Indie country artists throughout the American underground have been taking hold of their genre like nobody’s business lately, and for the best example of what I mean, just take a look at the new record from Carlos Washington’s Steel Horse Swing, Little Bit of Texas. Built on the back of warm vocal harmonies and a rhythmic sway that does everything we’d expect it to and more, Little Bit of Texas is a record that was tailor-made for country’s most dedicated followers, but it isn’t so puritanical that the occasional fan couldn’t get swept away by its ten songs just the same.
Carlos Washington’s Steel Horse Swing had no room for filler when they set out to construct Little Bit of Texas, and in the thirty-two minutes the album lasts, you won’t find any material that would appear to have been slapped together in a last minute effort to fill out the tracklist. We begin with “I Can Still Make Cheyenne” and immediately drift into the adrenaline-laced title cut before returning to the balladry of a soft “Sugar Moon,” with little to no silence coming between the transitions from one song to the next. In a lot of ways, this LP is like one giant concert medley – once it’s off and running, there’s no stopping it (nor is there telling where it will take us next).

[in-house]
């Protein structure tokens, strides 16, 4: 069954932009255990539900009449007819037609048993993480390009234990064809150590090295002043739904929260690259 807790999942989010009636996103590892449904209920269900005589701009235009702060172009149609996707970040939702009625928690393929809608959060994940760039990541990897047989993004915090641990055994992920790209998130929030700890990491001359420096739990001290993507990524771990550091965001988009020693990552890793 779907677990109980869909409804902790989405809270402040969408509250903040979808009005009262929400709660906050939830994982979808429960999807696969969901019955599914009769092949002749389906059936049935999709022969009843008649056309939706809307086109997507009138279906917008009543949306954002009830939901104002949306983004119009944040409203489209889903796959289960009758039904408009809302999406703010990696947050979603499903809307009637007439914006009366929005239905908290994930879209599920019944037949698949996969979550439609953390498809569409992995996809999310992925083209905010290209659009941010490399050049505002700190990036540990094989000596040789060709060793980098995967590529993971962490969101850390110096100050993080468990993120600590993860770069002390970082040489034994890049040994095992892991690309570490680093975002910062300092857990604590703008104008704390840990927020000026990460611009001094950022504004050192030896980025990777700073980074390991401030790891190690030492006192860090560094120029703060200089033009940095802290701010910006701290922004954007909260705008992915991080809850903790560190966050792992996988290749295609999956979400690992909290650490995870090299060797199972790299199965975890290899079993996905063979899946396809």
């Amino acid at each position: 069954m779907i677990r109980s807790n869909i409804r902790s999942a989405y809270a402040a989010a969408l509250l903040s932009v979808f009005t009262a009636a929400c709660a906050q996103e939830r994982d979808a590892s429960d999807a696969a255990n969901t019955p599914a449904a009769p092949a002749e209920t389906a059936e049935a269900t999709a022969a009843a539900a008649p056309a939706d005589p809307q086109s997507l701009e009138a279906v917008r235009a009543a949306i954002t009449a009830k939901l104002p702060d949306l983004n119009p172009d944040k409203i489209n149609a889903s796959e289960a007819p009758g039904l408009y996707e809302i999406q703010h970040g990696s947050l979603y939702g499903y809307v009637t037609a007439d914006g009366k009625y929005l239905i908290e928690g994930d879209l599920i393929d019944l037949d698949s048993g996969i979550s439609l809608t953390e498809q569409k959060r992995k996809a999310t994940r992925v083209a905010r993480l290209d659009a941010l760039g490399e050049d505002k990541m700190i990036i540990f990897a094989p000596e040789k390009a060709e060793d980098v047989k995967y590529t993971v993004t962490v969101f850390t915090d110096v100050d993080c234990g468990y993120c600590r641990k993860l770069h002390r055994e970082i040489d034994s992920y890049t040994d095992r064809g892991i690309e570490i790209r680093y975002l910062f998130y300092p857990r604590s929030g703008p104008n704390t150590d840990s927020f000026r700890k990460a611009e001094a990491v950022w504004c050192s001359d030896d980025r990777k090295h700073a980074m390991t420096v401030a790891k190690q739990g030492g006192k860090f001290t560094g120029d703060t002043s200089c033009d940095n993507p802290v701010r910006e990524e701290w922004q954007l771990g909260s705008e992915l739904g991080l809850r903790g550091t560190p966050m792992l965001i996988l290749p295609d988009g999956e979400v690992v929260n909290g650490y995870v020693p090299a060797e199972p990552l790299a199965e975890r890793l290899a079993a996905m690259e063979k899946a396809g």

I would have started the album off with “The King of Western Swing” and “I’m Coming Home” instead of rounding it out with these two tracks, but only to make the climactic release of tension in “House of Blue Lights” the final song on the record. The truth of the matter is this; you don’t have to start at the beginning and work your way through Little Bit of Texas to appreciate songs like “Miss Molly” and “I Am a Cowboy Y’all,” but depending on the order in which you consume this content, it’s going to impact how you break down what Washington is actually singing about here.
Lately I’ve been a little discontent with the vocalists in the country music mainstream, but after listening to Mr. Carlos Washington go after the mic in “My Little Red Wagon,” “It Was Love at First Swing” and the title track in Little Bit of Texas, I feel like I’ve found what I’ve been looking for since the early 2010’s. He’s got the smoothest style of attack I’ve heard in a long time, and if there was one major change I would make in his new LP, it would probably be to add just a few more ballads to allow for him to show us everything he can do with those pipes of his.
Carlos Washington’s Steel Horse Swing are just now getting some attention from the press, but for my money, they’re one of the hottest new country acts to make waves in 2019 and 2020 (and I don’t see that changing anytime soon). They’ve got the necessary pieces to go a long way with this sound, and now, it’s just a matter of exploiting their shared gifts for everything they’re worth.